Frugal Chariots

There’s this book I’ve had since I was ten, that I only read in the dead of winter, preferably curled up in bed with a cup of tea and snow falling outside my window. Never before Christmas. The pages are brittle and turning yellow around the edges. The cover has started to tear. I’ve read this book, this exact book (and the rest in the series) almost every year for nearly twenty years. Sometimes I’ll recommend the book to someone, but I’ve never had the urge to listen to an audio recording or see a film adaptation. This is a story that has felt intensely personal since the first time I read it–the world I’ve created in my head is a sacred one, that I don’t want to sully with anyone else’s interpretation.

I bought this book at a flea market in Oxford, England the summer before my senior year of high school. I’ve read it several times, and it gets funnier and more profound as I get older. More importantly I bought that book the same day as my first Radiohead concert, the day I met my friend Tom, and every time I look at it I think of that wonderful day, that perfect summer, and the friendship that bloomed out of it.

So while, as a voracious reader, I see the pragmatic appeal of an ipad or kindle or what have you, I find it hard to believe I’ll ever own one. Now, I said the same thing about an ipod, and when mine broke, I felt like I lost a limb. But there’s a sentimental attachment I have to books as objects and the sensuality of reading them that make me loath to trade them in for a flat, sterile piece of hardware, no matter how many 500-page tomes it might be able to hold.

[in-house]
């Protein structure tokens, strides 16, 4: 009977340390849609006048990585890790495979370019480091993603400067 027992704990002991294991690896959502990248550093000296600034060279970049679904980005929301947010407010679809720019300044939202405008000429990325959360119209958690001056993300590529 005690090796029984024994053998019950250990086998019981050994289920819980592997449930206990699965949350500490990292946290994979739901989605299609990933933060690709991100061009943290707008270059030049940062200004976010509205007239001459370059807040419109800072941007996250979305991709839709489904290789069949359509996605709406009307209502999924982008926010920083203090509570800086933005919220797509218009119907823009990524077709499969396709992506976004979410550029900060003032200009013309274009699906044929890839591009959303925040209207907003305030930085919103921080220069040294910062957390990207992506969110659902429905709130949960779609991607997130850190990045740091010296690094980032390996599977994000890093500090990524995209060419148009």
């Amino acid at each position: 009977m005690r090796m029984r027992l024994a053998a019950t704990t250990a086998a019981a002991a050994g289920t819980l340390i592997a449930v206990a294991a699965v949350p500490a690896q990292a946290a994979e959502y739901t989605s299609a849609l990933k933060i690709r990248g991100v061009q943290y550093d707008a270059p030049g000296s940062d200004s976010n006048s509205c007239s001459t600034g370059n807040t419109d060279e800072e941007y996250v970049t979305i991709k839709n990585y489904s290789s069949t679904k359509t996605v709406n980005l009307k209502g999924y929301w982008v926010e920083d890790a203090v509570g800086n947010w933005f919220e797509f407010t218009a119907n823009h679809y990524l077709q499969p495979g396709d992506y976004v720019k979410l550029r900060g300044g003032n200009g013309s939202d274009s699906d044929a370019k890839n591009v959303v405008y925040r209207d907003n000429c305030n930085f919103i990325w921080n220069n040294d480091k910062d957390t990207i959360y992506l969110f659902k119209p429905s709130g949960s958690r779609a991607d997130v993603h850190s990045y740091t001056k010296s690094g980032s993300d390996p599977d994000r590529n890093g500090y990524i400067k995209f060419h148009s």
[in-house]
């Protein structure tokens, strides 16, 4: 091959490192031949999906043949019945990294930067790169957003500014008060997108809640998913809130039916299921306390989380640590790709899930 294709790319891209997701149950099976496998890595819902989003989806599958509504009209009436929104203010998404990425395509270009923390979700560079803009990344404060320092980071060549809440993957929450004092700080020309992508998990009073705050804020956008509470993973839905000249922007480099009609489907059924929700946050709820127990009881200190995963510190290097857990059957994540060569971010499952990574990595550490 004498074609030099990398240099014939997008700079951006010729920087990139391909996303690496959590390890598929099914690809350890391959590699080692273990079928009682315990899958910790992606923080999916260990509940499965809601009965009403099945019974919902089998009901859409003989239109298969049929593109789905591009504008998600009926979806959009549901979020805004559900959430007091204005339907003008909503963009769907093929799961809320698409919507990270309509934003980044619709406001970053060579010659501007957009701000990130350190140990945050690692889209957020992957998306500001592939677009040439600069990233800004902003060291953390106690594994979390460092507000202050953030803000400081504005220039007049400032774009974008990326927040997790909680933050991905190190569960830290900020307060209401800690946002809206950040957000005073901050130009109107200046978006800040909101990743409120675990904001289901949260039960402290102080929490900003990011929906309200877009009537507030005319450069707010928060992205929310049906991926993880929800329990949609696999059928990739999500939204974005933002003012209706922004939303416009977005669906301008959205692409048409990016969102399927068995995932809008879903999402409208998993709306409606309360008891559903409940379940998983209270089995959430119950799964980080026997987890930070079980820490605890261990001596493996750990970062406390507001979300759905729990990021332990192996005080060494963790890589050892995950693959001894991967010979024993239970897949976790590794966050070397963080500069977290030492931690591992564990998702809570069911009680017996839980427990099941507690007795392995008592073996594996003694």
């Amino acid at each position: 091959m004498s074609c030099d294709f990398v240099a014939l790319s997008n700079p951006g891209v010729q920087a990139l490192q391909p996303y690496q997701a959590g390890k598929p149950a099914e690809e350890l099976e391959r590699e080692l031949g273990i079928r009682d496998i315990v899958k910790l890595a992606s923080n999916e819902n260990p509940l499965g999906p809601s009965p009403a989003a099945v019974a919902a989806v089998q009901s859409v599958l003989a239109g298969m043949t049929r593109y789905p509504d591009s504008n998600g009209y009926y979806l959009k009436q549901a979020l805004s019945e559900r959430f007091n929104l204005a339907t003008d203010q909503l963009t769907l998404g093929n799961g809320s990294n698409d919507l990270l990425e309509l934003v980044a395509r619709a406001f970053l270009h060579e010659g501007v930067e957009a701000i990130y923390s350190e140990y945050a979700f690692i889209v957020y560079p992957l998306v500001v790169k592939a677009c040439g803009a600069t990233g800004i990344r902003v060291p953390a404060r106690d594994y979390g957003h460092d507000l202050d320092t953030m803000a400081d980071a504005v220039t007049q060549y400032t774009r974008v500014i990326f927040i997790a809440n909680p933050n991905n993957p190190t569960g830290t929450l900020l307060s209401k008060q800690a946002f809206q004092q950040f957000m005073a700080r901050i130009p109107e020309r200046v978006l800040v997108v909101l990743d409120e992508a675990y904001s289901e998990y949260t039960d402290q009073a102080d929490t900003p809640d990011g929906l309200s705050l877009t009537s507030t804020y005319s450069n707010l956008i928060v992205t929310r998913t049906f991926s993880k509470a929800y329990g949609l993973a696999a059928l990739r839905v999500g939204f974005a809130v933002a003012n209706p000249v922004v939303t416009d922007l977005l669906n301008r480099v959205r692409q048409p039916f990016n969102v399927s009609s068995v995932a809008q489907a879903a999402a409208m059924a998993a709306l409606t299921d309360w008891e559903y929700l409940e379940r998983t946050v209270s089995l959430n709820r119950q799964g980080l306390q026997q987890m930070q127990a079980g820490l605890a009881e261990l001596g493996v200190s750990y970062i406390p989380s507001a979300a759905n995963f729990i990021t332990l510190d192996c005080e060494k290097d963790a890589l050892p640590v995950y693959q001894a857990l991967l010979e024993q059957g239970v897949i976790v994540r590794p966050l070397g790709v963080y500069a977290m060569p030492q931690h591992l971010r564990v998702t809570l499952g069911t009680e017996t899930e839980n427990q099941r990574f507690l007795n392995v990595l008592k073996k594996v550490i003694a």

My brother argued that you can make the same point about records, but I think the crucial difference is how music is experienced versus literature. Ultimately, reading is a private act–you can discuss a book, you can write reviews and doctoral theses, but the experience of reading something is uniquely yours. However faulty the logic may be, to me the book is what it holds, whereas the record or cd or mp3 file is simply a vehicle for the thing.

This isn’t to say that people don’t have personal connections to music–I’m the first one to start in on how Morrissey shares my pain, etc–but a lot of the time, at least for me, music is more about the collective experience. You send songs to your friends, listen to music at dinner or a party, go to concerts. I love music more than almost anything, but nothing gets inside me like a good book, which is intrinsically tied into the smell of old glue and the feel of pages between my fingers, the way my palm curves over the spine of a book I’ve been reading for two decades. It’s the familiarity of an old friend. And as uncharacteristically technophobic and sentimental as it may be, the idea of all that becoming a thing of the past breaks my heart.

Go find that book you loved when you were ten, and tell me that opening the cover doesn’t feel like coming home.

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